Theatre legend Alan steps back into spotlight with Queen’s Birthday honour

KENNETH Alan Taylor thought news of his British Empire Medal was an online scam… oh no, he didn’t!

Actually, ‘oh yes, he did’ but recognition in the Queen’s Birthday Honours List for his services to theatre and pantomime was quickly confirmed for Kenneth, who is synonymous with his work at Oldham Coliseum.

“It was all very unexpected, but I am thrilled about it obviously,” said the actor, director and artistic director. “It is lovely to have your name recognised.

Kenneth Alan Taylor at home

“However, when I received an email asking to get in touch I wasn’t sure it was real. I must have been on the phone nearly three minutes saying ‘how do I know this is genuine?’

“But it seemed every person who had been notified had said: ‘Is this a joke?’.”

London born Kenneth first arrived in Oldham in 1959 and now lives in Springhead, Saddleworth.

Thousands of Oldhamers down the generations have enjoyed his performances as the Dame after he introduced the Coliseum’s annual pantomimes.

Married to actress Judith Barker, Kenneth took the concept and the role to Nottingham Playhouse where he is also revered as a pantomime institution.

Indeed, he has written the script for Beauty and the Beast – this year’s seasonal Playhouse offering.

In 2018 and 2019, Kenneth, now 84, also found time to adapt Christmas productions at Millgate Arts Centre, Delph-A Christmas Carol and Oliver Twist. He also appeared in both.

So, he has lamented the unavoidable closures of all theatres during the coronavirus pandemic.

“It has been devastating but let’s hope they re-open in time for Christmas and so they can start to make money again,” he said.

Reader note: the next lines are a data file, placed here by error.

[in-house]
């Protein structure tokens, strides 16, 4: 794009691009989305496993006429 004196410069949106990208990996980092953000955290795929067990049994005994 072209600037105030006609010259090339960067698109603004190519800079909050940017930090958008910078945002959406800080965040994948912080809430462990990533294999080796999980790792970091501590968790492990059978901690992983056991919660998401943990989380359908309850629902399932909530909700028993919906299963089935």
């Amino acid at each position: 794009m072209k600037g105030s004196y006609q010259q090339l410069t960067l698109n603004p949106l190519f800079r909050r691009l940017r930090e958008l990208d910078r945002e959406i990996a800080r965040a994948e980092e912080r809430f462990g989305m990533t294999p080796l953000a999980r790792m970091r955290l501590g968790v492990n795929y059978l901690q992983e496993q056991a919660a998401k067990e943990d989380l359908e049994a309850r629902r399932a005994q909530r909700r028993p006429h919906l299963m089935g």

Kenneth Alan Taylor-British Pantomime writer, discusses forthcoming production of A Christmas Carol

“I want to work but I am 84 so I don’t think they will be banging on the door for any old actors,” he laughed.

“Most people I worked with have left the business or died. I live in hope something will turn up.”

The ongoing pandemic restrictions mean Kenneth is unsure when he will receive his BEM or an invitation to a Buckingham Palace garden party.

However, his place among the Honour’s list is assured.

Writer, Manager, Director and Actor. BEM For services to Theatre and Pantomime

  • He played the pantomime dame for 30 years in his own productions at Nottingham Playhouse, where he was also Artistic Director from 1983-1990.
  • He was Artistic Director and then Chief Executive of Oldham Coliseum Theatre in the 1990s.
  • He is still directing the panto, having previously hung up his dame’s costume in 2012, and his scripts will continue to be used at the Playhouse.
  • Along with long serving Theatre Royal York dame Berwick Kaler, he has preserved many of the longstanding traditions of British pantomime and adapted them to serve modern diverse family audiences in the 21st century.
  • He has actively sought to pass on the traditional skills he inherited from the likes of iconic dame Arthur Askey to his successor dame at Nottingham John Elkington, to director Susie McKenna and set designer Tim Meacock.
  • Elsewhere, his work includes And Then There Were None, Duke of Yorks (1982), The Father, Oldham Coliseum (2017), The Price, Octagon Bolton (2011), Twinkle Little Star, Lakeside Nottingham and international tour (2008) and his television credits are extensive from Coronation Street in the 1960s to Grange Hill, Cold Feet and Heartbeat in more recent years.
  • He was also made a Nottingham University Honorary Doctor of Letters in 2011. In 1988 he was awarded the Horniman Award at Oldham for Outstanding Achievement in Theatre.
  • In 2019, Nottingham City Transport named one of their buses after him to mark his 36h Nottingham Playhouse pantomime

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